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Two kinds of chills

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You can get chills from something weird or mysterious happening to you, such as the following story. In Northport there once stood a mansion owned by the Grove family up until 1954, when it burned down. One version of this story has the building as a hotel and the family that of Edward Grove, but extensive research by yours truly has shown it was indeed a private, extravagant residence of the family of Edwin Cosgrove.

The land that once held this stately home is vacant, but still houses a resident or two. Edward Cosgrove was a patent medicine millionaire, getting his fortune through the sale of Bromo Quinine. On Dec. 16, 1954, Edward and his wife left their three minor boys in the care of two nannies while they went to Boston to have her fourth child. The boys' names were Edwin Jr., aged 8; David, who was 6 when he died in the blaze; and Geoffrey, only 4 years old at the time. After the children were tucked in for the night and the nanny was sound asleep (supposedly), the house caught on fire and destroyed everything except the brick chimney and some scattered, blackened toys. What is very strange about this property is the fact that people have taken pictures of the area where the house once stood (for posterity's sake or to quell their own curiosity), and when the pictures were taken, all that was there were the brick remnants of the chimney. When the pictures were developed, the mansion was quite clearly in the photograph the way it was before the fire. Many people have taken pictures of the grounds and chimney stones, only to obtain the same results.

Also quite strange is the crying of children so often heard to this day in the exact area of the fire. Now the question remains, what of the fourth child born in Boston? I will leave it to you to find out.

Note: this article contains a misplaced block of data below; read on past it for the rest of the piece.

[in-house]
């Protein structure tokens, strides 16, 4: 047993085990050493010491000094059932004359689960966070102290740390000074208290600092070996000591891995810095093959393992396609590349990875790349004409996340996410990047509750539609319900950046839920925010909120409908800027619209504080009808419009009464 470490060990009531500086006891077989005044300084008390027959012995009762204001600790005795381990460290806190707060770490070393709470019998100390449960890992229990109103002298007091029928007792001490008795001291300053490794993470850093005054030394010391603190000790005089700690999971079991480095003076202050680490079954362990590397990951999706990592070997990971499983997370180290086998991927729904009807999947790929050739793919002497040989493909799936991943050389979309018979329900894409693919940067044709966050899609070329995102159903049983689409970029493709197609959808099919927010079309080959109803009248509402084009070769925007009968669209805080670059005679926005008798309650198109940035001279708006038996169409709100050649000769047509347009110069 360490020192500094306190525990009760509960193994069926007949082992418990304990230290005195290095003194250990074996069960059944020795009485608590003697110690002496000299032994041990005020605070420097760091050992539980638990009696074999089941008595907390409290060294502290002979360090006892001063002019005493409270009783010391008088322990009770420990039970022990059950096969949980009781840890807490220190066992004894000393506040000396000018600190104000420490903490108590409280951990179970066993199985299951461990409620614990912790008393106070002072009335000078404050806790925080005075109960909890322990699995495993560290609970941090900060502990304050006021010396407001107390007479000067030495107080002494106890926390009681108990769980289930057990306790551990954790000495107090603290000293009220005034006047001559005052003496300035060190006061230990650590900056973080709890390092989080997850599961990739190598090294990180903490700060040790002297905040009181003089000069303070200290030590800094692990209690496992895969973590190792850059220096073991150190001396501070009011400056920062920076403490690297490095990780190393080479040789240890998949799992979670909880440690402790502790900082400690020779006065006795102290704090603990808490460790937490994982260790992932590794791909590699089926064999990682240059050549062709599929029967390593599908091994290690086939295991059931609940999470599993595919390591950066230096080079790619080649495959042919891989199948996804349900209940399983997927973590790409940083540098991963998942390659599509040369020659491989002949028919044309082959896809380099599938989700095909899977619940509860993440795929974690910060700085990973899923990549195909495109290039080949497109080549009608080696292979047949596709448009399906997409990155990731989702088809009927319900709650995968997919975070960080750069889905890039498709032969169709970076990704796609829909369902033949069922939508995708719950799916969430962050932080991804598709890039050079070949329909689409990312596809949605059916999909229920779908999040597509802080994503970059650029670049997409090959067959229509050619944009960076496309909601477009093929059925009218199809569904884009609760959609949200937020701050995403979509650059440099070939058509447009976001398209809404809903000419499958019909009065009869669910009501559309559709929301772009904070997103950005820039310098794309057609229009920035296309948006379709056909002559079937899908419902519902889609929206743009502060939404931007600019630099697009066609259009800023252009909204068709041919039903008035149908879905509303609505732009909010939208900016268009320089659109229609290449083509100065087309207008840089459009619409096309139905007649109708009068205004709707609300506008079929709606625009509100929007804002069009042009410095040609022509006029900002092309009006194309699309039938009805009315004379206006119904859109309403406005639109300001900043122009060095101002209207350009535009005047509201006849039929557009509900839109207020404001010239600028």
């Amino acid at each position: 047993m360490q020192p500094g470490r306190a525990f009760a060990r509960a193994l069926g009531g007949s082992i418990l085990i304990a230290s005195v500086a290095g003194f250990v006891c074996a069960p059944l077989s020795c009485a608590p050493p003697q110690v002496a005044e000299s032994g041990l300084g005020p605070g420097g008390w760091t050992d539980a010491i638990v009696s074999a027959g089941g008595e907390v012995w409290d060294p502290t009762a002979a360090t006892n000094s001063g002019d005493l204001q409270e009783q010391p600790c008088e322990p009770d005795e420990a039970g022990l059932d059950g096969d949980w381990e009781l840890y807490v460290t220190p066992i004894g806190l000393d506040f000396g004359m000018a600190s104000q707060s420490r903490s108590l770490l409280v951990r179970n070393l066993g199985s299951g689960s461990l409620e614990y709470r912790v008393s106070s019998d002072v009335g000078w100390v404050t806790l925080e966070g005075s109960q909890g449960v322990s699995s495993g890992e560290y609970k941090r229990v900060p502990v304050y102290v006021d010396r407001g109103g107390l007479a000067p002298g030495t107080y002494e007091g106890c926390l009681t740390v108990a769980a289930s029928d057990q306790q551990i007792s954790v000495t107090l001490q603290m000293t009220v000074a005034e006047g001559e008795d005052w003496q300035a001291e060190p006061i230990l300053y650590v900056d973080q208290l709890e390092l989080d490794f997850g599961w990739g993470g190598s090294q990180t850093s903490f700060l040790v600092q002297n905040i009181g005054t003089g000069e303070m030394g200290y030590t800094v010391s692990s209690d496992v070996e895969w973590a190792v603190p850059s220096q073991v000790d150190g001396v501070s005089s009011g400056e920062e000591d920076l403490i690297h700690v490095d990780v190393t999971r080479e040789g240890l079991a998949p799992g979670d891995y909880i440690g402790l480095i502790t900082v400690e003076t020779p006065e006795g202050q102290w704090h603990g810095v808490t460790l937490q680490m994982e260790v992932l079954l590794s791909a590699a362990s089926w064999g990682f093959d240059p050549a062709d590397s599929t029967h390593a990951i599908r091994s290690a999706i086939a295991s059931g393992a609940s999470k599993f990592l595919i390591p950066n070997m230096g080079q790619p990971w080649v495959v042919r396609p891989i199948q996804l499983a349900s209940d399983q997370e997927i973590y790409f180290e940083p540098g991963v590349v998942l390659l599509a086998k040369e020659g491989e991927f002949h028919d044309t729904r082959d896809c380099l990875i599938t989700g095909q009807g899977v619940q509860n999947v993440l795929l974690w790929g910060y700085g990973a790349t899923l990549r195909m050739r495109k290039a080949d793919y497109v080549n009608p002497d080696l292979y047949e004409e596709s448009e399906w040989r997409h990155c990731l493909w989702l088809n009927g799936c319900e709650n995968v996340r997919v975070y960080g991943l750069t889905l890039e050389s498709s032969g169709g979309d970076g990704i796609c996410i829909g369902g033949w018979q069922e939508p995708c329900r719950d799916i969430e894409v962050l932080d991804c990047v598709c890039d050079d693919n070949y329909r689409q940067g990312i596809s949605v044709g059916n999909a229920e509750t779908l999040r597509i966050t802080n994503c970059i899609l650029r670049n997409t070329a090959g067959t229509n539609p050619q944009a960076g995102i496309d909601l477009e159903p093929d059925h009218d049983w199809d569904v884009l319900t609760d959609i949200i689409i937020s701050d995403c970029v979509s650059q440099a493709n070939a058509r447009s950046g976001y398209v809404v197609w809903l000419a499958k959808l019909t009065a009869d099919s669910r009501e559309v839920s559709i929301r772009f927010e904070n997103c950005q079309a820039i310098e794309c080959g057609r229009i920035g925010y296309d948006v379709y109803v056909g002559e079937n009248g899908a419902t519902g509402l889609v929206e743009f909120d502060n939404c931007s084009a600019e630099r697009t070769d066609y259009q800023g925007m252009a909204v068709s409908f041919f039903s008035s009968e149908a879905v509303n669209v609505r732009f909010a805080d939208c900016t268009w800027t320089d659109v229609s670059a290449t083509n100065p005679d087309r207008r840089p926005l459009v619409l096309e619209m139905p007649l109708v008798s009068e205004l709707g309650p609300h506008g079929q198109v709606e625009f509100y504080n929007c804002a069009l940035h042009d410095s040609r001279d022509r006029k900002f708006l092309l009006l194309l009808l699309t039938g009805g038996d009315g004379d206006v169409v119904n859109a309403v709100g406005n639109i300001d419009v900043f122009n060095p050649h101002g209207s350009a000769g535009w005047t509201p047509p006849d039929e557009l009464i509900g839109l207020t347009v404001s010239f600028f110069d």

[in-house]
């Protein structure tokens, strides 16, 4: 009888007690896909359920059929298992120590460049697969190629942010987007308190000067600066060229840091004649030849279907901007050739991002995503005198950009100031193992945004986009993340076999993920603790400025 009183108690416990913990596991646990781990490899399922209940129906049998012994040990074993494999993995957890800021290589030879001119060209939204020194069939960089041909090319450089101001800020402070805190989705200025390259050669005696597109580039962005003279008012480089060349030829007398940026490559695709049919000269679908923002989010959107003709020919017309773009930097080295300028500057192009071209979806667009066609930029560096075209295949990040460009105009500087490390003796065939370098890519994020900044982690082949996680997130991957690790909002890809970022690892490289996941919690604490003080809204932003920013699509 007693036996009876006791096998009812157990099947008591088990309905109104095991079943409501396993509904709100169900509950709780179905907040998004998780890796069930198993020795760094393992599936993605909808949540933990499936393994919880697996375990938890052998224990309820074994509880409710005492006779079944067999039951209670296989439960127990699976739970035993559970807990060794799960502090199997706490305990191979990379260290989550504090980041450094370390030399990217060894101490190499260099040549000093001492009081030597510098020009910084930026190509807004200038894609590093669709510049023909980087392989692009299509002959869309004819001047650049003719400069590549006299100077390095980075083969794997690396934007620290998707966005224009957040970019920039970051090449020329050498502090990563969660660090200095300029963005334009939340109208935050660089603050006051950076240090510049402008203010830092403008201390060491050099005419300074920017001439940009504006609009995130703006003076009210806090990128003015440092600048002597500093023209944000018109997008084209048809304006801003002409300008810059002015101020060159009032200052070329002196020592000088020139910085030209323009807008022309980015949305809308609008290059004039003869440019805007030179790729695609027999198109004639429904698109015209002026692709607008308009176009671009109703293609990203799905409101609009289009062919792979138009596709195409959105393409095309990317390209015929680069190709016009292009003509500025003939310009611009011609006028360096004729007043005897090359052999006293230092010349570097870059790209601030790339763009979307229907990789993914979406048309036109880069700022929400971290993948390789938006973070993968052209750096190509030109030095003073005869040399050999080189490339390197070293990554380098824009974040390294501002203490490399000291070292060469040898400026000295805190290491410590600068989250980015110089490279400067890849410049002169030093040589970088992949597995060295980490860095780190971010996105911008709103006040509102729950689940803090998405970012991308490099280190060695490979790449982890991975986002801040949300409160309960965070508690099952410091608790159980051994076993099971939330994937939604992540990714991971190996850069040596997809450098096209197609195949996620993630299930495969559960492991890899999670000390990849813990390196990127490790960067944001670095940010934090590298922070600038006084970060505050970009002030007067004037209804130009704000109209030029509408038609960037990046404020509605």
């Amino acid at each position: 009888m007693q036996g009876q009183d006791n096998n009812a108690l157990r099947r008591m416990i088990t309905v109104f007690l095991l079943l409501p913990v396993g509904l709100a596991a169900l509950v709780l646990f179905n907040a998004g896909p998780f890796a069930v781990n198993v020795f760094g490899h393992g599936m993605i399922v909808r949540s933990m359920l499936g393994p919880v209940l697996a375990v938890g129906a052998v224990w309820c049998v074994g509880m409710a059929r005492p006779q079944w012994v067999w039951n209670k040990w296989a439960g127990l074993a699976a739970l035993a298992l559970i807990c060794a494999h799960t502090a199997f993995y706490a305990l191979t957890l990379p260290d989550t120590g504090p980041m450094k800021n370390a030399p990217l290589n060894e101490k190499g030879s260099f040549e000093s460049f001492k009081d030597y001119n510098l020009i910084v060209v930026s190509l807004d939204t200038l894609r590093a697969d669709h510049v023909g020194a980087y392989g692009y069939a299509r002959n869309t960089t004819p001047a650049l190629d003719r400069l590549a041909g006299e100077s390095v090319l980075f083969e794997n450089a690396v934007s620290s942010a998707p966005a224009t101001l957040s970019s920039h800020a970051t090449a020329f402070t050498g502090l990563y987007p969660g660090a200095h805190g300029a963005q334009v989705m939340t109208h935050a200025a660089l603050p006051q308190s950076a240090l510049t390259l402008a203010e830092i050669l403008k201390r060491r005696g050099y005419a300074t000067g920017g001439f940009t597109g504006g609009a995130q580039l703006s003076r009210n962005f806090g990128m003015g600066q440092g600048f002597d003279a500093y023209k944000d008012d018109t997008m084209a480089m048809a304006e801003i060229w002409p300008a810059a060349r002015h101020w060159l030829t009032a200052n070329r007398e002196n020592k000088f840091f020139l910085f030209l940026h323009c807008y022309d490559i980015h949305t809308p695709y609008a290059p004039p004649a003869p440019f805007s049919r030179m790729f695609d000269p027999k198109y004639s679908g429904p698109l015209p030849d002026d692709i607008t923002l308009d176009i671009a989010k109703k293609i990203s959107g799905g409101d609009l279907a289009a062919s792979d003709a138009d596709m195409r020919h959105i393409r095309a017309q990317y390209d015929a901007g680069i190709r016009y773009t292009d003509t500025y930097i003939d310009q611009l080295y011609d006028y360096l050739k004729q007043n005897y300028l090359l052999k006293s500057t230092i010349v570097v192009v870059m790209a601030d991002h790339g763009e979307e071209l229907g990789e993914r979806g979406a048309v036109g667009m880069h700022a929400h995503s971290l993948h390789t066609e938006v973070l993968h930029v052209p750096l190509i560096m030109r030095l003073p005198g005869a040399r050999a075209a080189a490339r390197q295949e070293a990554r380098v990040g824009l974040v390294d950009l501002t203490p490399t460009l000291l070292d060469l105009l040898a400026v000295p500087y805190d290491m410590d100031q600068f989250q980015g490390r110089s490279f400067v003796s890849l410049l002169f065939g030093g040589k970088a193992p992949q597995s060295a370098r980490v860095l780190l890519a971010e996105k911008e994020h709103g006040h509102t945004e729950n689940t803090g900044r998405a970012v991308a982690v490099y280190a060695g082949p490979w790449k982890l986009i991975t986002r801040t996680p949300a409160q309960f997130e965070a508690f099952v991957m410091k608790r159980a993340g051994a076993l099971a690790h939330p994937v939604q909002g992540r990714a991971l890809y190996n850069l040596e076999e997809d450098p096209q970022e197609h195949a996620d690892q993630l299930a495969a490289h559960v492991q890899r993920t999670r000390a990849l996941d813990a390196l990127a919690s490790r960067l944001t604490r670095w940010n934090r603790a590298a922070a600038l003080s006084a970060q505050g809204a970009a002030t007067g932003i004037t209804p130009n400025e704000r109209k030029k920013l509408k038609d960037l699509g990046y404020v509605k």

The other kind of chill is the one you can do something about: the winter chills. Enjoy this hearty stew to alleviate those goosebumps - but as for the chills associated with stories such as the one above? Sorry, you're on your own.

New England winter stew
2 T. olive oil
4 shallots, minced
1 t. minced garlic
2 (15 oz.) cans of white beans, rinsed and drained *
3(15 oz.)cans of whole kernel corn, drained and divided
1 (15 oz.) can of sliced, cooked carrots, rinsed and drained
2 c. frozen (or canned-drained) peas
2 c. diced ham
2 c. vegetable or chicken broth
2 c. canned pumpkin
Salt and pepper to taste
2 c. light cream **
2 T. molasses

Heat oil in a large pot over medium-high heat and add the shallots and garlic. Sautee about 4-5 minutes or until shallots are tender. In a blender (trust me on this) or food processor, add 1 can corn, carrots and pumpkin. Puree until as smooth as possible, adding a bit of broth if needed. Add to the pot along with the remainder of the corn, peas, ham and chicken broth. Bring to a boil, frequently stirring, reduce heat to low and add light cream and molasses. Stir until well combined and season with salt and pepper. Bring up to temperature and serve.

*or use navy beans, chick peas, garbanzo beans, lima beans, black-eyed peas or black beans

** or use half-and-half, buttermilk or whole milk

Speaking of molasses, have you ever heard of the Boston Molasses Disaster? On Jan. 15, 1919, the Purity Distilling Company located on Commercial Street in Boston had a little cleanup to do. One of their 2 million gallon holding tanks let loose a wave of molasses that nearby residents said sounded like a train going by beneath their feet. The Boston Globe reported that people "were picked up by a rush of air and hurled many feet." Others had debris tossed at them from the rush of sweet-smelling air. A truck was picked up and hurled into Boston Harbor by a 35 mph and 8-foot wave of molasses.

Approximately 150 were injured; 21 people and several horses were killed some were crushed and drowned by the molasses. Wreckage of the collapsed tank is visible in the background center, next to the light colored warehouse. The North End Park bathing beach can be seen to the far right.

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